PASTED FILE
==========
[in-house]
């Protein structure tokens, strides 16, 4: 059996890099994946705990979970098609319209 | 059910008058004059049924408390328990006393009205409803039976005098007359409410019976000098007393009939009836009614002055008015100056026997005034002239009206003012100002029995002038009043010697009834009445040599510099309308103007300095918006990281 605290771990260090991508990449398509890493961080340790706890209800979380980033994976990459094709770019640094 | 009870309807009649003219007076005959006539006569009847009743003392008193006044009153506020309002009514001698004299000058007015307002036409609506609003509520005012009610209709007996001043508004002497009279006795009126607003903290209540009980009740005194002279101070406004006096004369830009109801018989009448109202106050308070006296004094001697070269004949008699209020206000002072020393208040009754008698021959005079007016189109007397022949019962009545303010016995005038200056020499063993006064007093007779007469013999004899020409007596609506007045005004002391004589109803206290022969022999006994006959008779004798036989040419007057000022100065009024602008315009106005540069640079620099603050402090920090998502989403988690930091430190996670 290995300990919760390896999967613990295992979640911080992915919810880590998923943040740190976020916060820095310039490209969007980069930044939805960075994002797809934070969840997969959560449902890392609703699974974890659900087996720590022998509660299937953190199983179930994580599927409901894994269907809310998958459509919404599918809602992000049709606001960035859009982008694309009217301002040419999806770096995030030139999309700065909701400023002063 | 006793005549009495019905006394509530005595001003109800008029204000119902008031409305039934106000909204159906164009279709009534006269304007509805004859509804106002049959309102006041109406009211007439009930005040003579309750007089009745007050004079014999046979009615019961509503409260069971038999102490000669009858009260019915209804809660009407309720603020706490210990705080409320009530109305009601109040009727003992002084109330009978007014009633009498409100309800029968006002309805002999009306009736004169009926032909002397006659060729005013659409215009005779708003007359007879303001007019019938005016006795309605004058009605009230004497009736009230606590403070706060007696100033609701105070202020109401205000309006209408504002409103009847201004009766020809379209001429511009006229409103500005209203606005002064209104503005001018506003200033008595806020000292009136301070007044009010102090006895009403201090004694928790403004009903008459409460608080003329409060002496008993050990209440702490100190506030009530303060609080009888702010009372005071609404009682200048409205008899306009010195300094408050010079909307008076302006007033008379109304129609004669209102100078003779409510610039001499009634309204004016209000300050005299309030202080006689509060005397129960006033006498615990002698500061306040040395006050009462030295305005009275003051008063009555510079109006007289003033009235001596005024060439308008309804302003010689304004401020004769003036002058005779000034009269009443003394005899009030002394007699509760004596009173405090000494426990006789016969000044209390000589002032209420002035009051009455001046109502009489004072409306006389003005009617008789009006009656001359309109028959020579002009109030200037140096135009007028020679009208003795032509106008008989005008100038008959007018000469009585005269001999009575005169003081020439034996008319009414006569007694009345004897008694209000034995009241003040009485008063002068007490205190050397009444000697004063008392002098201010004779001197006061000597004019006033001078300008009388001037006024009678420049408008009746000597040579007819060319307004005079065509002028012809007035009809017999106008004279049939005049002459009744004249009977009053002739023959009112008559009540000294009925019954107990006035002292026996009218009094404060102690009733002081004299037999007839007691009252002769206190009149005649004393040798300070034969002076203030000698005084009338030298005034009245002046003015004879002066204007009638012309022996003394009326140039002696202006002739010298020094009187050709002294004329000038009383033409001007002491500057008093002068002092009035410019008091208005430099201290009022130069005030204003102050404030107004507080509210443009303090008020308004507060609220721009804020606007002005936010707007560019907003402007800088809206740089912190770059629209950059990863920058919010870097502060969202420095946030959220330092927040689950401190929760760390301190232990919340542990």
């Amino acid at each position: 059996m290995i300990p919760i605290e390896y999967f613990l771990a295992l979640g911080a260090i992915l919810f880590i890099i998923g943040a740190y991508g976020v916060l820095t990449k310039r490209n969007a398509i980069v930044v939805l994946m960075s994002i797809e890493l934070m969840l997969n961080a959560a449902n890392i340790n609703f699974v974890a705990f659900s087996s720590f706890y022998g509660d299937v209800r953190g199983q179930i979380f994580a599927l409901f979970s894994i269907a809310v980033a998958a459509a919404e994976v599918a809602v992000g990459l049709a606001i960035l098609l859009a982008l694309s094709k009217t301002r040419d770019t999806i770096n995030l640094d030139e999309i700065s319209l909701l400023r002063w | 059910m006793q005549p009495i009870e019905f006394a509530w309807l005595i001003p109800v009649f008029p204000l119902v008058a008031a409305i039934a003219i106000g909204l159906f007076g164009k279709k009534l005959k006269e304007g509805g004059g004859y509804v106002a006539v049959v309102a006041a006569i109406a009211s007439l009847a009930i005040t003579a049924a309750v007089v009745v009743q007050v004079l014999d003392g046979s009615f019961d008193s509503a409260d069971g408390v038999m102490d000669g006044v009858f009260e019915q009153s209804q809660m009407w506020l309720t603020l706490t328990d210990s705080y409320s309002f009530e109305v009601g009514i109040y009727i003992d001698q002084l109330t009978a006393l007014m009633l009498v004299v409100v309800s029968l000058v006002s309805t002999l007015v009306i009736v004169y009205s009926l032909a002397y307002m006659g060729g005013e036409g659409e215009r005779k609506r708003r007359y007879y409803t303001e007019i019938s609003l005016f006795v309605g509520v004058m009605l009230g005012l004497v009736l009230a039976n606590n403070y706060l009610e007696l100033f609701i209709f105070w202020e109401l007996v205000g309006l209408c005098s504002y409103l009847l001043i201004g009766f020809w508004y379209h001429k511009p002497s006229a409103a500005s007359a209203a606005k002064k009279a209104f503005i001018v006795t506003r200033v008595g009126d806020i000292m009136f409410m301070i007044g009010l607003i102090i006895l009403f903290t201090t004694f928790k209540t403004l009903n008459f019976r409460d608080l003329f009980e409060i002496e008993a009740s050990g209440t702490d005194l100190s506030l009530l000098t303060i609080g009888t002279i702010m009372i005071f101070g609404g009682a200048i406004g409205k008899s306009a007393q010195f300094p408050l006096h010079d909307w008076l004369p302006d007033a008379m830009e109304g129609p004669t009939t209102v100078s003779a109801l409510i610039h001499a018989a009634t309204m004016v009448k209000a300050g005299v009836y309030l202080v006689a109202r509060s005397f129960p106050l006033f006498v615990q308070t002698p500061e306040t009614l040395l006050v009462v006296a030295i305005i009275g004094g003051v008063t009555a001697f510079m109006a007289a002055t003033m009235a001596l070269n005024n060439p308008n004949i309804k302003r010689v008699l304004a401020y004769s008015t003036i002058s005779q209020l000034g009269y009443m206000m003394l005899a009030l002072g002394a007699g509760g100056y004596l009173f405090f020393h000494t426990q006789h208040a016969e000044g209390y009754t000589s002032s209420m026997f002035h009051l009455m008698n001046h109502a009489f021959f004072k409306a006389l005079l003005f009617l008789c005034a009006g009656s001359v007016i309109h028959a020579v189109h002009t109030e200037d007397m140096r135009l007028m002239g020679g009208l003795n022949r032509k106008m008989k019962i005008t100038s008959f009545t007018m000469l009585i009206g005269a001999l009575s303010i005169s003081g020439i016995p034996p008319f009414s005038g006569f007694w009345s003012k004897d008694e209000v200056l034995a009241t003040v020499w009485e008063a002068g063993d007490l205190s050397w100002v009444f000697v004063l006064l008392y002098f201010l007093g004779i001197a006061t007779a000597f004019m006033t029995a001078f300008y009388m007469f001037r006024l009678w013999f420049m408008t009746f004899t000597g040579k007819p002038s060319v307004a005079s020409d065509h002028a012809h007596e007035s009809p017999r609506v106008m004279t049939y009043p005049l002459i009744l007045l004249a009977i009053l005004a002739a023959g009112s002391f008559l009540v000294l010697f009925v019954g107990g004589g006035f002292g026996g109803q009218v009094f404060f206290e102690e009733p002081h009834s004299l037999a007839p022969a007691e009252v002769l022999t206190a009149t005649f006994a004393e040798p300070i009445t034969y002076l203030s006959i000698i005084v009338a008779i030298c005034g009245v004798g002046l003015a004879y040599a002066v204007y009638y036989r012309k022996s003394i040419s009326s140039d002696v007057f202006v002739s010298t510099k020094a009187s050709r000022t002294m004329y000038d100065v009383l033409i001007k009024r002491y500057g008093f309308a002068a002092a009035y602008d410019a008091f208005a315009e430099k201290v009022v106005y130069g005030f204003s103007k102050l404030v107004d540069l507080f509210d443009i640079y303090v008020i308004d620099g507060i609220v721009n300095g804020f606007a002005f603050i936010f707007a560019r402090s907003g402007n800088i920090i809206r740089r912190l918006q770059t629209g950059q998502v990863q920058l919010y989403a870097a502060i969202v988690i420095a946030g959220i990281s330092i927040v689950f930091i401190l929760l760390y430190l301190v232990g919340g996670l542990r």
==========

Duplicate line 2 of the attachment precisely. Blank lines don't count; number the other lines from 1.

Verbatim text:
């Protein structure tokens, strides 16, 4: 059996890099994946705990979970098609319209 | 059910008058004059049924408390328990006393009205409803039976005098007359409410019976000098007393009939009836009614002055008015100056026997005034002239009206003012100002029995002038009043010697009834009445040599510099309308103007300095918006990281 605290771990260090991508990449398509890493961080340790706890209800979380980033994976990459094709770019640094 | 009870309807009649003219007076005959006539006569009847009743003392008193006044009153506020309002009514001698004299000058007015307002036409609506609003509520005012009610209709007996001043508004002497009279006795009126607003903290209540009980009740005194002279101070406004006096004369830009109801018989009448109202106050308070006296004094001697070269004949008699209020206000002072020393208040009754008698021959005079007016189109007397022949019962009545303010016995005038200056020499063993006064007093007779007469013999004899020409007596609506007045005004002391004589109803206290022969022999006994006959008779004798036989040419007057000022100065009024602008315009106005540069640079620099603050402090920090998502989403988690930091430190996670 290995300990919760390896999967613990295992979640911080992915919810880590998923943040740190976020916060820095310039490209969007980069930044939805960075994002797809934070969840997969959560449902890392609703699974974890659900087996720590022998509660299937953190199983179930994580599927409901894994269907809310998958459509919404599918809602992000049709606001960035859009982008694309009217301002040419999806770096995030030139999309700065909701400023002063 | 006793005549009495019905006394509530005595001003109800008029204000119902008031409305039934106000909204159906164009279709009534006269304007509805004859509804106002049959309102006041109406009211007439009930005040003579309750007089009745007050004079014999046979009615019961509503409260069971038999102490000669009858009260019915209804809660009407309720603020706490210990705080409320009530109305009601109040009727003992002084109330009978007014009633009498409100309800029968006002309805002999009306009736004169009926032909002397006659060729005013659409215009005779708003007359007879303001007019019938005016006795309605004058009605009230004497009736009230606590403070706060007696100033609701105070202020109401205000309006209408504002409103009847201004009766020809379209001429511009006229409103500005209203606005002064209104503005001018506003200033008595806020000292009136301070007044009010102090006895009403201090004694928790403004009903008459409460608080003329409060002496008993050990209440702490100190506030009530303060609080009888702010009372005071609404009682200048409205008899306009010195300094408050010079909307008076302006007033008379109304129609004669209102100078003779409510610039001499009634309204004016209000300050005299309030202080006689509060005397129960006033006498615990002698500061306040040395006050009462030295305005009275003051008063009555510079109006007289003033009235001596005024060439308008309804302003010689304004401020004769003036002058005779000034009269009443003394005899009030002394007699509760004596009173405090000494426990006789016969000044209390000589002032209420002035009051009455001046109502009489004072409306006389003005009617008789009006009656001359309109028959020579002009109030200037140096135009007028020679009208003795032509106008008989005008100038008959007018000469009585005269001999009575005169003081020439034996008319009414006569007694009345004897008694209000034995009241003040009485008063002068007490205190050397009444000697004063008392002098201010004779001197006061000597004019006033001078300008009388001037006024009678420049408008009746000597040579007819060319307004005079065509002028012809007035009809017999106008004279049939005049002459009744004249009977009053002739023959009112008559009540000294009925019954107990006035002292026996009218009094404060102690009733002081004299037999007839007691009252002769206190009149005649004393040798300070034969002076203030000698005084009338030298005034009245002046003015004879002066204007009638012309022996003394009326140039002696202006002739010298020094009187050709002294004329000038009383033409001007002491500057008093002068002092009035410019008091208005430099201290009022130069005030204003102050404030107004507080509210443009303090008020308004507060609220721009804020606007002005936010707007560019907003402007800088809206740089912190770059629209950059990863920058919010870097502060969202420095946030959220330092927040689950401190929760760390301190232990919340542990």